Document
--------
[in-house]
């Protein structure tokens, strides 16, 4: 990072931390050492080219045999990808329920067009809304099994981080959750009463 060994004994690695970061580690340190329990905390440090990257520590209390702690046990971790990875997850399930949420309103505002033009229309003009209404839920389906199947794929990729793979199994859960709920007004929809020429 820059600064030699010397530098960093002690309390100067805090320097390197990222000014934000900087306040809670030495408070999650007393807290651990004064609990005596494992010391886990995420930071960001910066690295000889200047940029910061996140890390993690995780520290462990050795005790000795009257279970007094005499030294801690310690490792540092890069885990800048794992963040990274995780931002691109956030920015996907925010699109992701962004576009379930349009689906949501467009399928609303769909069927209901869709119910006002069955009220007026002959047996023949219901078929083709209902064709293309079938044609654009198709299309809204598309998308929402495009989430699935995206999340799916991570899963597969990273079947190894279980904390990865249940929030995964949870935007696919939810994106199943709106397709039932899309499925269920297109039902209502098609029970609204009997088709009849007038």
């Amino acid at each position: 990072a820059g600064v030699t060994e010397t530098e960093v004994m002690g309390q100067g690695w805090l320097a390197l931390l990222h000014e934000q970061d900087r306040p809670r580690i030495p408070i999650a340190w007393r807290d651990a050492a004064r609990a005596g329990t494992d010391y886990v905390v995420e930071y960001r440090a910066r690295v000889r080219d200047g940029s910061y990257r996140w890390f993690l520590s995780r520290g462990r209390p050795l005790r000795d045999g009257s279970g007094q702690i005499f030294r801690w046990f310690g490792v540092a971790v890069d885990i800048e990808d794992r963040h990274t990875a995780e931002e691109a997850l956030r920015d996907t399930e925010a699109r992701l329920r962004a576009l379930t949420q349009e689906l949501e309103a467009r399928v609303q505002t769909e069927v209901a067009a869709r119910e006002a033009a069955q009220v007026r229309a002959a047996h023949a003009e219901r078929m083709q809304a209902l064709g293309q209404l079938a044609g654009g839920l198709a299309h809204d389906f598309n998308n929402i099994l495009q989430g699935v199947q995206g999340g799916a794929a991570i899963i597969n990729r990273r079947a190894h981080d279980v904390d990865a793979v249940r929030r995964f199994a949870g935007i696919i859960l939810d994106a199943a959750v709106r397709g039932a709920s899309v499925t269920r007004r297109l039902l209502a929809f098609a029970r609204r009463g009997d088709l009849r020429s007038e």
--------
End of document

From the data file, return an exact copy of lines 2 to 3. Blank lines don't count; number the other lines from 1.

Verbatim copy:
């Protein structure tokens, strides 16, 4: 990072931390050492080219045999990808329920067009809304099994981080959750009463 060994004994690695970061580690340190329990905390440090990257520590209390702690046990971790990875997850399930949420309103505002033009229309003009209404839920389906199947794929990729793979199994859960709920007004929809020429 820059600064030699010397530098960093002690309390100067805090320097390197990222000014934000900087306040809670030495408070999650007393807290651990004064609990005596494992010391886990995420930071960001910066690295000889200047940029910061996140890390993690995780520290462990050795005790000795009257279970007094005499030294801690310690490792540092890069885990800048794992963040990274995780931002691109956030920015996907925010699109992701962004576009379930349009689906949501467009399928609303769909069927209901869709119910006002069955009220007026002959047996023949219901078929083709209902064709293309079938044609654009198709299309809204598309998308929402495009989430699935995206999340799916991570899963597969990273079947190894279980904390990865249940929030995964949870935007696919939810994106199943709106397709039932899309499925269920297109039902209502098609029970609204009997088709009849007038």
């Amino acid at each position: 990072a820059g600064v030699t060994e010397t530098e960093v004994m002690g309390q100067g690695w805090l320097a390197l931390l990222h000014e934000q970061d900087r306040p809670r580690i030495p408070i999650a340190w007393r807290d651990a050492a004064r609990a005596g329990t494992d010391y886990v905390v995420e930071y960001r440090a910066r690295v000889r080219d200047g940029s910061y990257r996140w890390f993690l520590s995780r520290g462990r209390p050795l005790r000795d045999g009257s279970g007094q702690i005499f030294r801690w046990f310690g490792v540092a971790v890069d885990i800048e990808d794992r963040h990274t990875a995780e931002e691109a997850l956030r920015d996907t399930e925010a699109r992701l329920r962004a576009l379930t949420q349009e689906l949501e309103a467009r399928v609303q505002t769909e069927v209901a067009a869709r119910e006002a033009a069955q009220v007026r229309a002959a047996h023949a003009e219901r078929m083709q809304a209902l064709g293309q209404l079938a044609g654009g839920l198709a299309h809204d389906f598309n998308n929402i099994l495009q989430g699935v199947q995206g999340g799916a794929a991570i899963i597969n990729r990273r079947a190894h981080d279980v904390d990865a793979v249940r929030r995964f199994a949870g935007i696919i859960l939810d994106a199943a959750v709106r397709g039932a709920s899309v499925t269920r007004r297109l039902l209502a929809f098609a029970r609204r009463g009997d088709l009849r020429s007038e």